Most college classes today are taught by adjuncts working for one-fourth the pay of their tenured colleagues. Yet college administrators, in explaining the rise in the cost of college education, universally blame salaries. Obviously they aren’t talking about the salaries of the people who teach most of the courses taken by a typical undergraduate. They’re talking about the stars, the big names, the guys who do the widely-published research and spend most of their time flying from one conference to another while their students on the ground are mostly taught by adjuncts. The highest-level administrators are also stars, and paid accordingly. Their salaries are the subject of bidding wars. And those salaries, and the bidding wars, are made possible because most of the actual work of teaching is done by adjuncts, and an increasing proportion of the actual work of administration is done by part-timers and temps.

So academia has become not merely a business, but a lucrative business, second only to health care and pharmaceuticals in its profitability. All three have in common an increasing disproportion between the highest and lowest salaries, and the intense marketing of their wares to a public which has been increasingly convinced that those wares are essential, not merely to the good life, but to any kind of life. We have decided that everybody has to go to college because the marketers of academia have decided that they can maximize their profit that way.

Those marketers have made their impact on guidance counselors and personnel offices. Guidance counselors, in fact, have nothing much to offer most of the students they are supposed to be guiding except college and the military. Businesses now require college degrees, or at least “some college,” for jobs that high school graduates were routinely hired for before 1980. When asked, they say it proves that the applicant can make a plan and stick to it. Which is not exactly consistent with the college path that most working-class students take, moving from one college to another, taking courses as long as the money holds out and then quitting for a while. It is routine to take 5 years to finish a bachelor’s degree, and not uncommon to take 10 years. But even those who are lucky enough to be able to go straight through in 4 years have proved, by doing so, only that they can sit still, follow orders, and stay in good with either their parents or the Financial Aid system. Maybe these qualities are valuable to employers, but surely there are cheaper ways to demonstrate them.

In fact, completing high school used to be considered adequate proof of docility and diligence. And literacy. Now, to the extent that college really is necessary for a white-collar job, that necessity arises from the fact that high school graduates can no longer be expected to know anything they hadn’t already learned in the 6th grade. The first two years of college are mainly a review of the last two years of high school. The difference between “good” colleges and “mediocre” colleges is that the first two years of a “good” college are a review of the last two years of a “good” high school, and the first two years of a “mediocre” college are a review of the last two years of a “mediocre” high school.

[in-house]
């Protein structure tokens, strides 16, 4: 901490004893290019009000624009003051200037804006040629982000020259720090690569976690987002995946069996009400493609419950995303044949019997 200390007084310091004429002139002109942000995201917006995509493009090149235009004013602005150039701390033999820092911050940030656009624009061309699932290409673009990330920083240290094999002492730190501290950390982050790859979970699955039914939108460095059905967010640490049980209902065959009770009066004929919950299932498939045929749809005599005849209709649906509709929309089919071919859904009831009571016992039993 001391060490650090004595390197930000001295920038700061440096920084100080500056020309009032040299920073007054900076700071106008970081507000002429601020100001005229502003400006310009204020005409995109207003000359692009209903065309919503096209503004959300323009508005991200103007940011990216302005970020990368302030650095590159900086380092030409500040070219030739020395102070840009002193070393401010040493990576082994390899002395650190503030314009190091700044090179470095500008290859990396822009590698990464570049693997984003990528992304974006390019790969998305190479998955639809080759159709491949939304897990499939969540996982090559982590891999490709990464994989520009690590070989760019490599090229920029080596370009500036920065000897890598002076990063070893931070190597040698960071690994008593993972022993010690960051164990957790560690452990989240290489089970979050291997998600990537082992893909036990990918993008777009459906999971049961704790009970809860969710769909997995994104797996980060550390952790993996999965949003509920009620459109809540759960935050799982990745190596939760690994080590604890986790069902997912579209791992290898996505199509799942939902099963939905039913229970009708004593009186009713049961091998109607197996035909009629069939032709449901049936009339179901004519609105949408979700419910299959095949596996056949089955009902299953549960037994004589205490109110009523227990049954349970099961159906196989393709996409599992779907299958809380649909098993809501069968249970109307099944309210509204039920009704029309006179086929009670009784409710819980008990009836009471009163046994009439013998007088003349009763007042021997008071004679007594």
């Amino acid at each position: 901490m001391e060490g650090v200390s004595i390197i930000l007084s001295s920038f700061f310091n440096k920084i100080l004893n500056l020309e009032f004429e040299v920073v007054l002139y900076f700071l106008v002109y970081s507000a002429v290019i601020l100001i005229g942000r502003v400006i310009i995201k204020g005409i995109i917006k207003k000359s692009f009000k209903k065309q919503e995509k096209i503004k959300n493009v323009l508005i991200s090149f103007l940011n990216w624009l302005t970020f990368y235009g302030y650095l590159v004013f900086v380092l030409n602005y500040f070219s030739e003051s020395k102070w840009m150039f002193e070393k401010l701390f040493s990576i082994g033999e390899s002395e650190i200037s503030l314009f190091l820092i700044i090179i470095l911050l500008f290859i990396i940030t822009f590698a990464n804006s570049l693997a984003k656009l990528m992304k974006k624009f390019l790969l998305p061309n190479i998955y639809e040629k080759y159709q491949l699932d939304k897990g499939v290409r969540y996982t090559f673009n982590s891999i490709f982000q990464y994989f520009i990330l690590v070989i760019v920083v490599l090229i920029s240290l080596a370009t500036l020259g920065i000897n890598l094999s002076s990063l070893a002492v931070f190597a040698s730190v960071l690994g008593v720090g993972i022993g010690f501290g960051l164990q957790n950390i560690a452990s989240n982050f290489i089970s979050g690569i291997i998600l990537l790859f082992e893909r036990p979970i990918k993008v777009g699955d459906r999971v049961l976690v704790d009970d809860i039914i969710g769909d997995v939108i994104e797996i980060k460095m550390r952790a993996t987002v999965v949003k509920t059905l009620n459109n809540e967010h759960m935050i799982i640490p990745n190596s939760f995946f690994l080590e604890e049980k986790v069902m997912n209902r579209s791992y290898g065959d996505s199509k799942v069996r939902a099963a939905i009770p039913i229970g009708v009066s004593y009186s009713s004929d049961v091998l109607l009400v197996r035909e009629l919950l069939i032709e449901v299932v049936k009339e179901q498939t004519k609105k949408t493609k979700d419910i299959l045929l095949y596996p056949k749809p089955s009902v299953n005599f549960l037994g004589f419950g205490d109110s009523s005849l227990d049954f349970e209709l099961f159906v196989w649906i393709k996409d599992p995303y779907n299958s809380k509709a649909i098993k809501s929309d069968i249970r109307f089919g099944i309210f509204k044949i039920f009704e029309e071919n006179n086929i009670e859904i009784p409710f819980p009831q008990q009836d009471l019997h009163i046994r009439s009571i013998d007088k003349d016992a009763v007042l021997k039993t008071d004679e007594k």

So what, if anything, is high school good for? It keeps adolescents off the streets, more or less, and out of the full-time workforce. The science of cryogenics has not yet evolved to the point where a deep freeze would accomplish the same thing more reliably and cheaply, so for now, high school is a technological stopgap. It is popularly believed to teach various social skills, which in real life include unsafe sex, binge drinking, bullying, and submission to bullying. It is expected to teach, in addition, punctuality, diligence, and docility. As a practical matter, the best places for an urban adolescent who is not on an athletic team or Junior ROTC to learn that set of skills is in a street gang, but high schools are often the locus of such organizations. As Woody Allen says, 80% of life is just showing up, and perhaps it doesn’t matter much whether one learns to show up at football practice, drill, or a drive-by shooting.

I hate bad-mouthing high school like this. My brother, brother-in-law, and nephew are all high school teachers, and I love and respect them enormously. But there is no way in the world I could bring myself to teach high school under current conditions. It would seem too much like drawing the Mona Lisa on sand. So anyway, to recap, the reason everybody is now expected to go to college is (a) nobody learns any of the things they need to know for adulthood in high school, and (b) college is a good racket, economically speaking. Tune in next week for Revisited II.

Jane Grey